This wonderful event would not have been possible without the Armenian Genocide Commemoration, Inc. (AGC) and their efforts to raise awareness of the Armenian Genocide in Florida. Their mission is to educate Armenian and non-Armenians in the local community on a very dark time in world history. “I felt proud, relieved, wired,” stated Arsine Kaloustian, the Public Affairs Director of Florida Armenians and Chairman of AGC. “A lot of people and a lot of work went into bringing Sayat Nova to Florida. There were a lot of moving parts to this and to watch it come together so seamlessly was energizing. To know that it was the first official event in the USA that was commemorating the centennial was very emotional for me,” Kaloustian said.
With over 700 tickets sold, Sayat Nova’s A Journey Through Time was a great success for the Armenian community of Florida, and encouraged all of us to help raise awareness and seek justice towards the atrocities that occurred in 1915. As the Armenian proverb states, “If the village stands, it can break a trunk (strength increases unity).”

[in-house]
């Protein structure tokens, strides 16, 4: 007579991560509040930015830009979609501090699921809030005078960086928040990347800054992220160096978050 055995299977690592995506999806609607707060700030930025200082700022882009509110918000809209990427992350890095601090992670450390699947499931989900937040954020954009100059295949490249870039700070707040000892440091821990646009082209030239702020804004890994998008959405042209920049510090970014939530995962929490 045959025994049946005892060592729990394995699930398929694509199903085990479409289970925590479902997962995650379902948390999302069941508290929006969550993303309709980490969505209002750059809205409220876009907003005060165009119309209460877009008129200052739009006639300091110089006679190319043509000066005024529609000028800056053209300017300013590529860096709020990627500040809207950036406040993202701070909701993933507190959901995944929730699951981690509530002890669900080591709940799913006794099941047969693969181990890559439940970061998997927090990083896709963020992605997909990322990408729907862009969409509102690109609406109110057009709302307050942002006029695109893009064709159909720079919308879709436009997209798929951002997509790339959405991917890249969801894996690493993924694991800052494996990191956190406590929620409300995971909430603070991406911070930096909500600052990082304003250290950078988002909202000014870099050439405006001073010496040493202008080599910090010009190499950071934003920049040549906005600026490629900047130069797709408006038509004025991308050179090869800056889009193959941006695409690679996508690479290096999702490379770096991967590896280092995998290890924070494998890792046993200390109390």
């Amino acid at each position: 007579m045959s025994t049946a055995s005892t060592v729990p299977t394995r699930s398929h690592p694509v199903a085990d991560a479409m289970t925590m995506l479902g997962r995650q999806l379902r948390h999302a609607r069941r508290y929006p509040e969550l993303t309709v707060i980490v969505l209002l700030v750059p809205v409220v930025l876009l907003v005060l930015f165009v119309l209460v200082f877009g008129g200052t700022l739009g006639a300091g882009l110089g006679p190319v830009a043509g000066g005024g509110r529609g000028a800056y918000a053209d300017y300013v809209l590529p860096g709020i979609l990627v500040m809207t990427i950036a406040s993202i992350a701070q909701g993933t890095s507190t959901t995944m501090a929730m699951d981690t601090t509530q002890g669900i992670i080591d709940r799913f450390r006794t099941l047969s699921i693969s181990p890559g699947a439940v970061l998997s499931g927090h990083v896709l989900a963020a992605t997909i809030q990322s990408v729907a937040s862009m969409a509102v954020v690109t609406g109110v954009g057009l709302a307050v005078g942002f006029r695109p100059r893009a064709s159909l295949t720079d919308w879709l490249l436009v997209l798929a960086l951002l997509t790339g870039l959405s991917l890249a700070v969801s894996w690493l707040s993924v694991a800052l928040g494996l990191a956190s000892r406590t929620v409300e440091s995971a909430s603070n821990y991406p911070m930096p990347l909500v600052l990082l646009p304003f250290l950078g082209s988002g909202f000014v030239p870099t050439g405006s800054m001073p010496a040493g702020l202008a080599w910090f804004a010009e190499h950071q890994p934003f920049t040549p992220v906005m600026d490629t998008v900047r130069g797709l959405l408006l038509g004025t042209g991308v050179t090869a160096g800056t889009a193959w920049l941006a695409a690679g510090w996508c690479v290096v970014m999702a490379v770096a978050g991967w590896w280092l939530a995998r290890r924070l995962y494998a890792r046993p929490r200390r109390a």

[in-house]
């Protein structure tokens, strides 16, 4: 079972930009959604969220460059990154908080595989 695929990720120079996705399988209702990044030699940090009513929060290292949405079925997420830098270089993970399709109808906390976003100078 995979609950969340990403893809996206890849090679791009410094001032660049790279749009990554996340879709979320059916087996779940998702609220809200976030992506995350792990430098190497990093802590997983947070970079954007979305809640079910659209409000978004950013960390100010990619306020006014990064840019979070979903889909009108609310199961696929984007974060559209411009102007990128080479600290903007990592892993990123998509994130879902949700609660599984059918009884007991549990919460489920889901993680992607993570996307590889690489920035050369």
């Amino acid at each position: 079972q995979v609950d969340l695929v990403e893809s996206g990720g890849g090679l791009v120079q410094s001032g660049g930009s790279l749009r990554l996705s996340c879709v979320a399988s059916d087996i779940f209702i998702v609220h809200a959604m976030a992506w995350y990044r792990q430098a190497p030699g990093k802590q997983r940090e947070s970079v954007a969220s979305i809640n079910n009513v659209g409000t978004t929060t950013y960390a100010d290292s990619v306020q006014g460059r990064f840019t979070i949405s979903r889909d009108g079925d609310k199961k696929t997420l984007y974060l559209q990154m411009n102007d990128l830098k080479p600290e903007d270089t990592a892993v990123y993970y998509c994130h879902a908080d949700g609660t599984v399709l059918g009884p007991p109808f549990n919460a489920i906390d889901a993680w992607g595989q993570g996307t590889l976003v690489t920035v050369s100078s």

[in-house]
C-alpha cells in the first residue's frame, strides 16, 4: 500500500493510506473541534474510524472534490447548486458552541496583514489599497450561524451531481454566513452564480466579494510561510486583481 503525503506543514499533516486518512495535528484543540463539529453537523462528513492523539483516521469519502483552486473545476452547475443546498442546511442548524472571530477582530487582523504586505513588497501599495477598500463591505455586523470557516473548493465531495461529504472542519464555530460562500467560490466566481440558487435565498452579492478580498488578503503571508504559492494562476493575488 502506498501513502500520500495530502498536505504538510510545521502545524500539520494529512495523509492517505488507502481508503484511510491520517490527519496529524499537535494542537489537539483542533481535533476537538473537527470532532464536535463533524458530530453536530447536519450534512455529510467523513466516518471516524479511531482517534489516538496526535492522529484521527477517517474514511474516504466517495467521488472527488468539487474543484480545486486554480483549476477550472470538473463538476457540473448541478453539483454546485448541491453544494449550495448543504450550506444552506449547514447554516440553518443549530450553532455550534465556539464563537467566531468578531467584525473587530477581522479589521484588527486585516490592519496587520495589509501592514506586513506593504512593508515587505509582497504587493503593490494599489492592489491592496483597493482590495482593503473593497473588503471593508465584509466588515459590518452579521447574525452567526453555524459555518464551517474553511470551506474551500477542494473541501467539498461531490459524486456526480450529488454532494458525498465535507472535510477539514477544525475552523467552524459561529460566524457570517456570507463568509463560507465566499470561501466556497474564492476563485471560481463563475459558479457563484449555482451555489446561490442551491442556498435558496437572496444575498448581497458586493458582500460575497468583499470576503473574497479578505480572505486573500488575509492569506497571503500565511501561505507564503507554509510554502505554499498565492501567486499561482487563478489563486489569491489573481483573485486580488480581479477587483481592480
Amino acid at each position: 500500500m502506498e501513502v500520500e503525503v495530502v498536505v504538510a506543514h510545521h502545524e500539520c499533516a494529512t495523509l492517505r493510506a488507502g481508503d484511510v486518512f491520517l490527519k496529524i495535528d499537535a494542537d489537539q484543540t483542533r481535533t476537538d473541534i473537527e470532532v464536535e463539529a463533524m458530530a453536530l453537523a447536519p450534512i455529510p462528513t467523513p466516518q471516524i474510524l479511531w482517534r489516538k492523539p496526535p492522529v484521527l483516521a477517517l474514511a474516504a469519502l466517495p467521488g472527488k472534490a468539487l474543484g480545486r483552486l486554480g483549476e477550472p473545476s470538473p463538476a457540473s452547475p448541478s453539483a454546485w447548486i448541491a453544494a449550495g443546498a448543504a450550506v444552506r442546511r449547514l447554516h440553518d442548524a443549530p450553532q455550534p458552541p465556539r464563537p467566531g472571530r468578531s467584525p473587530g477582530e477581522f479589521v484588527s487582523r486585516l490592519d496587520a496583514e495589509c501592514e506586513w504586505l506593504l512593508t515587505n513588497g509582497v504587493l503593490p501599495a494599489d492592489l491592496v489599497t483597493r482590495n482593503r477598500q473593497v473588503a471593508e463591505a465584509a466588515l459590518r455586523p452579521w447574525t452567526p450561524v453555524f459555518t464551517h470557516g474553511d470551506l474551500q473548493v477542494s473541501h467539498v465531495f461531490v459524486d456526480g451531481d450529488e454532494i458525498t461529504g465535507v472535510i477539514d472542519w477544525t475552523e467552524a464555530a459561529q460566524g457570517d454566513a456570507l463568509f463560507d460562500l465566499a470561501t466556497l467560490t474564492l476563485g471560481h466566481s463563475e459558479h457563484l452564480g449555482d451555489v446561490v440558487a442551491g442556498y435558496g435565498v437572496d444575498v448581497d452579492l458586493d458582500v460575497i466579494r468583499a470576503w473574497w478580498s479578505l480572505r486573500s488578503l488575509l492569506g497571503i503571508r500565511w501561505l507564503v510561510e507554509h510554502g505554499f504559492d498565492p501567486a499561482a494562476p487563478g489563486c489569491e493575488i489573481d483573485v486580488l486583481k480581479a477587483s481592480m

Senate Confirms Next U.S. Ambassador to Turkey; Vote on Nominees to Yerevan, Baku Expected in December
By Taniel Koushakjian
FLArmenians Managing Editor
This week, the House and Senate considered measures concerning the Armenian American community. Congress was expected to pass a Continuing Resolution (CR) to avoid a government shutdown on September 30th, when current funding is set to expire. However, after President Obama’s primetime address on September 10th calling for the arming of Syrian rebels, the House voted on a measure to do just that and attached it as an amendment to the CR, setting up a complex and very interesting pattern of voting.